RBA gets it wrong again

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The RBA has put rates up now on the belief that the finan­cial cri­sis is behind us, and it has to return to its estab­lished role of con­trol­ling infla­tion.

That this deci­sion was like­ly was flagged by the speech by Antho­ny Richards last week, which implied that the RBA, hav­ing ignored the house price bub­ble cre­at­ed by pri­vate cred­it growth in the pre­ced­ing two decades, was wor­ried about the renew­al of the bub­ble ini­ti­at­ed by the Gov­ern­men­t’s First Home Ven­dors Boost (I refuse to call it by its offi­cial name, since the mon­ey clear­ly went to the ven­dors, while the buy­ers copped only high­er prices).

Need­less to say I am all for try­ing to con­tain the house price bub­ble, which I regard as a dis­guised Ponzi scheme that has sucked Aus­tralian house­holds into unsus­tain­able debt lev­els. It is quite pos­si­ble that the increase in inter­est rates (which is sure to be ful­ly passed on by lenders and will add $20 a week to the ser­vic­ing costs of a now com­mon­place $400,000 home loan), com­bined with the phas­ing out of the Ven­dors Boost, will be enough to prick the bubble–especially if it is fol­lowed by anoth­er rise next month.

But the RBA is doing this in the belief that the econ­o­my will return to nor­mal after the recent mild recession–normal mean­ing grow­ing at about 3% per annum in real terms, and faster than that as it rebounds from the reces­sion.

Unfor­tu­nate­ly “nor­mal” in our post-War expe­ri­ence has  also involved a return to a ris­ing pri­vate debt to GDP ratio. Every reces­sion has involved a fall in debt-dri­ven demand, and every recov­ery has involved a return to debt ris­ing faster than income. As the glob­al finan­cial cri­sis has made many peo­ple realise, this is sim­ply a for­mu­la for avoid­ing a cri­sis now by hav­ing a big­ger one in the future.

I doubt that the RBA appre­ci­ates this even today. It is still mired in a neo­clas­si­cal way of think­ing about the econ­o­my, which myopi­cal­ly ignores the impact of debt-dri­ven demand on the econ­o­my. This is why it can put up rates now in the belief that this will mere­ly fine tune the econ­o­my’s performance–reducing the like­li­hood of infla­tion in the future.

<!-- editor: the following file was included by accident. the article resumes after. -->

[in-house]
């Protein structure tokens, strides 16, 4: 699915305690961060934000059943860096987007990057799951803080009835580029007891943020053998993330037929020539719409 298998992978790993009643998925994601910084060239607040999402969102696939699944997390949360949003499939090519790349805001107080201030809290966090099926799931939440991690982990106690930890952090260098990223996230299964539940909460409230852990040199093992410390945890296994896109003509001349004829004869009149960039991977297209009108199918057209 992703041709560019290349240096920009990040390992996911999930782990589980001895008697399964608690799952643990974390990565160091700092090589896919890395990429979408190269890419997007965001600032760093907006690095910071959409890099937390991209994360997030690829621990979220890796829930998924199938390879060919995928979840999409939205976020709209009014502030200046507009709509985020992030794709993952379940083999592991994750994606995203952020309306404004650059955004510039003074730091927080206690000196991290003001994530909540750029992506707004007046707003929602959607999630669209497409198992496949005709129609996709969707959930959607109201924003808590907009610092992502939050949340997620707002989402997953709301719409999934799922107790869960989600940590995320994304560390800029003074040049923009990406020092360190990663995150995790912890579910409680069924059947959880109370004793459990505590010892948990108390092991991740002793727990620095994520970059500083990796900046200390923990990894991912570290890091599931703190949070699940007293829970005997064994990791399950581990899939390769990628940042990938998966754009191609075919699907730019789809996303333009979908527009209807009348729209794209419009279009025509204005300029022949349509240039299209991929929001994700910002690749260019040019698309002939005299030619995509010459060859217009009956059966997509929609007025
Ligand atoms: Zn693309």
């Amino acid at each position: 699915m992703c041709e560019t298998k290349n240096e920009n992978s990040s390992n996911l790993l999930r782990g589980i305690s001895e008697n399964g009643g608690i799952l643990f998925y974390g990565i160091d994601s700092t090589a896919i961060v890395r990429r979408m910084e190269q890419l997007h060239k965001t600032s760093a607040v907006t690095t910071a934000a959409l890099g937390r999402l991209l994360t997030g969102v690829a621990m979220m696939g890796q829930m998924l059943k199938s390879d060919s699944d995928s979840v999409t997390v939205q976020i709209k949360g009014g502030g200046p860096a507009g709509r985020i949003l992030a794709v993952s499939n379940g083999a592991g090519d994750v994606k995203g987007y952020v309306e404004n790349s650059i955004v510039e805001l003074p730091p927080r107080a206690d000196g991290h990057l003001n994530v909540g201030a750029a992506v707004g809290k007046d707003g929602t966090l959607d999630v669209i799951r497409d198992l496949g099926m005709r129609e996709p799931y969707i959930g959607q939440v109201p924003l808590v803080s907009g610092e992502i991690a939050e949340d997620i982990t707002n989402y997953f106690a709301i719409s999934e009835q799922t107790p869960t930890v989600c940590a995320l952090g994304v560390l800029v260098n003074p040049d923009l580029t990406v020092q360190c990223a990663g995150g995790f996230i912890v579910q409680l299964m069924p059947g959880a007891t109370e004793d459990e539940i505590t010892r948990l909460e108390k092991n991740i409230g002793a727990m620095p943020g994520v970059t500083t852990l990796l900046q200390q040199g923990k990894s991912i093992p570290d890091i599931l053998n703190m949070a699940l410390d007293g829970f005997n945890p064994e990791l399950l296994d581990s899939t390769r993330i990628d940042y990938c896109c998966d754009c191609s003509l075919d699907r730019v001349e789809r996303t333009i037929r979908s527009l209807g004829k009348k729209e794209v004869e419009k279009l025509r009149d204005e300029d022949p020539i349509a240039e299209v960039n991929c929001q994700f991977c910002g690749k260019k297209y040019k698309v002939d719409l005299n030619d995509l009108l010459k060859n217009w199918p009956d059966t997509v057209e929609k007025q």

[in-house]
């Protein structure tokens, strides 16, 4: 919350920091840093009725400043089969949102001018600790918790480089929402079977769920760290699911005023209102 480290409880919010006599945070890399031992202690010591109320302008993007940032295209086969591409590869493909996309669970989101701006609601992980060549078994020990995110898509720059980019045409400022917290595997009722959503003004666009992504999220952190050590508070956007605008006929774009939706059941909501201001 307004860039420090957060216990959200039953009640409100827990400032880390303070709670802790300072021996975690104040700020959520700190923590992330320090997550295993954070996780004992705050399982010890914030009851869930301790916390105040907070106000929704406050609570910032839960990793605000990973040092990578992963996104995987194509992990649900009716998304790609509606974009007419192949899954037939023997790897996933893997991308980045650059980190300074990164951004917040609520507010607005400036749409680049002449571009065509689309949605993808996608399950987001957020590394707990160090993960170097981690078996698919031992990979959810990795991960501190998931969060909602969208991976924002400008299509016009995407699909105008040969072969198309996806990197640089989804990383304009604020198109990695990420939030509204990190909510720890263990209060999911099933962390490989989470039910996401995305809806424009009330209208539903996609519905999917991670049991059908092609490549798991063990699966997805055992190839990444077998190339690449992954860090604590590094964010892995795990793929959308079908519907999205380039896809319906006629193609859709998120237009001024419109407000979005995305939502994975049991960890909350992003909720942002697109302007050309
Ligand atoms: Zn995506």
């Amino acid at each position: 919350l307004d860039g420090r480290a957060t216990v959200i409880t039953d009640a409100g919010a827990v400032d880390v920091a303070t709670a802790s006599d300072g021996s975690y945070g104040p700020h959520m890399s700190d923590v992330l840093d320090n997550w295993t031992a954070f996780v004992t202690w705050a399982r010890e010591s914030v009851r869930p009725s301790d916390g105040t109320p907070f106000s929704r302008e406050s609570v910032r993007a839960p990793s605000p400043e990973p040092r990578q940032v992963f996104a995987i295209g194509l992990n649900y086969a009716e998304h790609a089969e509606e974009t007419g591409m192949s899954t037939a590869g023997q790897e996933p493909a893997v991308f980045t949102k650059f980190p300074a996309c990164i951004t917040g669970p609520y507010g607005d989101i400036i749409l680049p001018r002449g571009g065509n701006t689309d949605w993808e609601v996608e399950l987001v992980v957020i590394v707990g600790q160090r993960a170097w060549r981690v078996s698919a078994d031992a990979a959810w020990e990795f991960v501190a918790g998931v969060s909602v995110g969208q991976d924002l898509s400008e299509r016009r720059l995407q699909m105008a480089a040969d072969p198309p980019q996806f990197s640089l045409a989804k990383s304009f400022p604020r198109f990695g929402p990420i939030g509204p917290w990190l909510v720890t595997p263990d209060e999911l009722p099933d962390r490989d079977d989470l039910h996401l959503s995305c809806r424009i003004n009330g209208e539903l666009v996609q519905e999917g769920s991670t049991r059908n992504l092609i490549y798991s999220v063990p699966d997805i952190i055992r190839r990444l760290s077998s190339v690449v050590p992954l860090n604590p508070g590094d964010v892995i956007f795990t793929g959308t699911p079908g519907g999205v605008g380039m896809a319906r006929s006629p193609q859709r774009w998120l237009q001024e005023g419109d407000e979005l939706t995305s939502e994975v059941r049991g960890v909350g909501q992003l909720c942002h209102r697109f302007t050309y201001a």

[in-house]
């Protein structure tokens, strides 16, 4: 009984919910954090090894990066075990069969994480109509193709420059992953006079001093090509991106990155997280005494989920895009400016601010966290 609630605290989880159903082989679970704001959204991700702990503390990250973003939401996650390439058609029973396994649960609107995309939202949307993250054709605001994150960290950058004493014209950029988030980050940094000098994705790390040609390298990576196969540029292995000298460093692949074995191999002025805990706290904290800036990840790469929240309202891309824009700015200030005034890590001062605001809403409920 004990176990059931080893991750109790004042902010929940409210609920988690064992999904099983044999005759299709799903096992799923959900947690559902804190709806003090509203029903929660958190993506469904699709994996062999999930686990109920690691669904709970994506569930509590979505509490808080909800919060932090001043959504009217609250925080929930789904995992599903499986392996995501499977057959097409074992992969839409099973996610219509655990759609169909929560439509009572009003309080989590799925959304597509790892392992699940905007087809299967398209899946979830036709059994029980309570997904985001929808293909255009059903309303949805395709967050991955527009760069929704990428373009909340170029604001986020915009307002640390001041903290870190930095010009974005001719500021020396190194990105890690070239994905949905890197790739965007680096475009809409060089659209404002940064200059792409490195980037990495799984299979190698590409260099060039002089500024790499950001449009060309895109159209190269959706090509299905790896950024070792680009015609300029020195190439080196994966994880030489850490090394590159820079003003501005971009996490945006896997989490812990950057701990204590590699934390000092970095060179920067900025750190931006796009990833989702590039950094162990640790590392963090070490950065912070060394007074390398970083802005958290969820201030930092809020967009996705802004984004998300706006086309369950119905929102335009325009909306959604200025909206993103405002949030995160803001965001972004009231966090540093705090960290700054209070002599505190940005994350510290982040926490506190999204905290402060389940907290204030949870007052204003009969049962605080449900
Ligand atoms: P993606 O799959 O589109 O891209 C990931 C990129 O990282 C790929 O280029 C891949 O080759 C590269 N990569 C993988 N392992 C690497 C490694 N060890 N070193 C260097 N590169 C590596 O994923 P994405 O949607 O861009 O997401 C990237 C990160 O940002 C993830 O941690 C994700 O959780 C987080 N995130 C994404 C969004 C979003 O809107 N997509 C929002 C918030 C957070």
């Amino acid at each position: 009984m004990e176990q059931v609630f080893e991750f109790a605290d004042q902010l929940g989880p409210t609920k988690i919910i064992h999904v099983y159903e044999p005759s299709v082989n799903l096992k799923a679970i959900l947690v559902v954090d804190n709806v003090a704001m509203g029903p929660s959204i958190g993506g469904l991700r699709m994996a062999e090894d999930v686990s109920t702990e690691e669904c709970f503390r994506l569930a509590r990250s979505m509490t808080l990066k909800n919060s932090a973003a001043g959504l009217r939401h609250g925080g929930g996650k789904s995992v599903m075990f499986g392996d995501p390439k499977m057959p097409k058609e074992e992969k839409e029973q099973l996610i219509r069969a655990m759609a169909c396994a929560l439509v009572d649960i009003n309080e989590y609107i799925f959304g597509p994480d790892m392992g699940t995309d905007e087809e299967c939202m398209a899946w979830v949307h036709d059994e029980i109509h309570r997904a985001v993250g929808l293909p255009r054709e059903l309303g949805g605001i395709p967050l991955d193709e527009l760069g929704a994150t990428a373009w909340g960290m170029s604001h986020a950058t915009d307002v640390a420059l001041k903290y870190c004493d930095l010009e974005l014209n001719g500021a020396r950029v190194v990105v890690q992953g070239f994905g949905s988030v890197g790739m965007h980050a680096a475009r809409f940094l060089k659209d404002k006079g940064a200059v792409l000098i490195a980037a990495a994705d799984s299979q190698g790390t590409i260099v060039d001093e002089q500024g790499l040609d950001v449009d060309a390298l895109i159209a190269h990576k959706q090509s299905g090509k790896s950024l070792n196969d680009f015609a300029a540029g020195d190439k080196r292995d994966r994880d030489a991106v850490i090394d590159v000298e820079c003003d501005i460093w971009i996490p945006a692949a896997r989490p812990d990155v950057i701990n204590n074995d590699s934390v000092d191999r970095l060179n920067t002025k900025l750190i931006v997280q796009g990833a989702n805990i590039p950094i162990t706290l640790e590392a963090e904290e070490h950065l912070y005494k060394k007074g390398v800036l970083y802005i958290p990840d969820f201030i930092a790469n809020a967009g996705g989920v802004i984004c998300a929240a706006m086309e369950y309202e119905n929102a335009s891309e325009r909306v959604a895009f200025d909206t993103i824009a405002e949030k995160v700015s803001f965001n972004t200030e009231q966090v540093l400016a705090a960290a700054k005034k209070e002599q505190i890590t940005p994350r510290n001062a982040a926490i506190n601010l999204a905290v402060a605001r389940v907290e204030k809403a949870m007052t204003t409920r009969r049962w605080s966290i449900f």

I think it is like­ly that the RBA will achieve far more than it intends. The last time the RBA put rates up to attempt to con­trol an asset price bub­ble that was already out of hand was back in 1989. That exac­er­bat­ed the eco­nom­ic down­turn that was already in train as the debt bub­ble of the 1980s start­ed to col­lapse. I expect the out­come of this rate rise will be sim­i­lar: a down­turn that is already in train as a debt bub­ble bursts will be made worse by this increase in rates at a time of great­ly height­ened finan­cial fragili­ty.

The prob­lem this time is I believe far worse than 1990. Then the house­hold sec­tor had a rel­a­tive­ly low lev­el of debt–the mort­gage debt to GDP ratio was a com­par­a­tive­ly triv­ial 18 per­cent, com­pared to its now record lev­el of 87.5%. It was there­fore pos­si­ble for the finan­cial sec­tor to lend willy-nil­ly to house­holds, some­thing neo­clas­si­cal econ­o­mists facil­i­tat­ed by their enthu­si­as­tic dereg­u­la­tion of the finan­cial sec­tor.

Who is there to lend to today? All sec­tors of the econ­o­my except the gov­ern­ment are car­ry­ing record lev­els of debt. Thus while the Ven­dors Boost and oth­er entice­ments encour­aged some addi­tion­al bor­row­ing by the already mas­sive­ly lever­aged house­hold sector–and gave us a house­hold debt to GDP ratio that now exceeds America’s–I sim­ply can’t imag­ine who (apart from the gov­ern­ment) the finan­cial sec­tor can now sell debt to.

As a result, I doubt that we will see any sus­tained accel­er­a­tion in the debt to GDP ratio, with the con­se­quence that the debt-financed com­po­nent of aggre­gate demand will be anaemic at best. Since that has been the major source of growth in aggre­gate demand for many years now, I expect that eco­nom­ic growth will be sub­stan­tial­ly less than the RBA antic­i­pates.

If so, just as it killed a drag­on that was­n’t there by its infla­tion-fight­ing rate ris­es up until March of 2008, it may be tam­ing a lion that is sound asleep with its rate ris­es now. If eco­nom­ic growth does in fact stay well below lev­els that reduce unem­ploy­ment in the com­ing two years, then there will be very good grounds for revok­ing the inde­pen­dence that the RBA has had in set­ting mon­e­tary pol­i­cy. We may as well hand it back to the politi­cians, if the alter­na­tive is to leave it with neo­clas­si­cal econ­o­mists who don’t under­stand the dynam­ics of our cred­it-dri­ven econ­o­my.

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